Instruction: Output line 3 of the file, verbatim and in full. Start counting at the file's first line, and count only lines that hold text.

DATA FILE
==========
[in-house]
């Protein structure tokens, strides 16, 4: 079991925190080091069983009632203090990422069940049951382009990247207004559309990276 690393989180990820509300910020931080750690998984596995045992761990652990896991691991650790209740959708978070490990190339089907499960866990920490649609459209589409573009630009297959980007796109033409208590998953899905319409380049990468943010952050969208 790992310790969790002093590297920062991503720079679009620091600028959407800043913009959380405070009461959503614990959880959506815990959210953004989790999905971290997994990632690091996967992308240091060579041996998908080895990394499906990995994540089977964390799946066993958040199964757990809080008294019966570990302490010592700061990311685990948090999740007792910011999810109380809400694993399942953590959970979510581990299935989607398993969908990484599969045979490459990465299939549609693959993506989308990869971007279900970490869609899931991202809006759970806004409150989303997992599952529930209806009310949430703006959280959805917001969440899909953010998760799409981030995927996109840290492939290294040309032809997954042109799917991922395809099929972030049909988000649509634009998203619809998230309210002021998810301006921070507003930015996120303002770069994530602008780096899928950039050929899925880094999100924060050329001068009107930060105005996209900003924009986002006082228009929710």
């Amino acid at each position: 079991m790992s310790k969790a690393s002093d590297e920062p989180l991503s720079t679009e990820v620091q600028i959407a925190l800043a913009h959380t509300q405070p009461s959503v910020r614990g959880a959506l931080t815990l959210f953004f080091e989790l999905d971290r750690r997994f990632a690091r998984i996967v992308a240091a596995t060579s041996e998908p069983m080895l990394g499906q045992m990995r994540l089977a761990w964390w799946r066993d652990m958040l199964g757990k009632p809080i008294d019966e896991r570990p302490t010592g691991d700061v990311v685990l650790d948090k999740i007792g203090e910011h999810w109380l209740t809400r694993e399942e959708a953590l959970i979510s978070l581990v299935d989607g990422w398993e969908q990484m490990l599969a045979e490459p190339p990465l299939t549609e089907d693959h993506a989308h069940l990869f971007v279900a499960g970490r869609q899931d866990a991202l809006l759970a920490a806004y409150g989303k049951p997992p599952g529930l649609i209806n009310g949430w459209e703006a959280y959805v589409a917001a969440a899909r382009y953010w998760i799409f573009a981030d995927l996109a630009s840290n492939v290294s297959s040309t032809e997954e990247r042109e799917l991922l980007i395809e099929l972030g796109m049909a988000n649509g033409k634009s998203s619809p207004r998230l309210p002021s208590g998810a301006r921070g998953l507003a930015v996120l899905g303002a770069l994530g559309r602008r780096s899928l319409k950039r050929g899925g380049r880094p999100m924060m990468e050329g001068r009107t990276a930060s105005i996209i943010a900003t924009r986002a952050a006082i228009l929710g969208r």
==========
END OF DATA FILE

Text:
């Amino acid at each position: 079991m790992s310790k969790a690393s002093d590297e920062p989180l991503s720079t679009e990820v620091q600028i959407a925190l800043a913009h959380t509300q405070p009461s959503v910020r614990g959880a959506l931080t815990l959210f953004f080091e989790l999905d971290r750690r997994f990632a690091r998984i996967v992308a240091a596995t060579s041996e998908p069983m080895l990394g499906q045992m990995r994540l089977a761990w964390w799946r066993d652990m958040l199964g757990k009632p809080i008294d019966e896991r570990p302490t010592g691991d700061v990311v685990l650790d948090k999740i007792g203090e910011h999810w109380l209740t809400r694993e399942e959708a953590l959970i979510s978070l581990v299935d989607g990422w398993e969908q990484m490990l599969a045979e490459p190339p990465l299939t549609e089907d693959h993506a989308h069940l990869f971007v279900a499960g970490r869609q899931d866990a991202l809006l759970a920490a806004y409150g989303k049951p997992p599952g529930l649609i209806n009310g949430w459209e703006a959280y959805v589409a917001a969440a899909r382009y953010w998760i799409f573009a981030d995927l996109a630009s840290n492939v290294s297959s040309t032809e997954e990247r042109e799917l991922l980007i395809e099929l972030g796109m049909a988000n649509g033409k634009s998203s619809p207004r998230l309210p002021s208590g998810a301006r921070g998953l507003a930015v996120l899905g303002a770069l994530g559309r602008r780096s899928l319409k950039r050929g899925g380049r880094p999100m924060m990468e050329g001068r009107t990276a930060s105005i996209i943010a900003t924009r986002a952050a006082i228009l929710g969208r």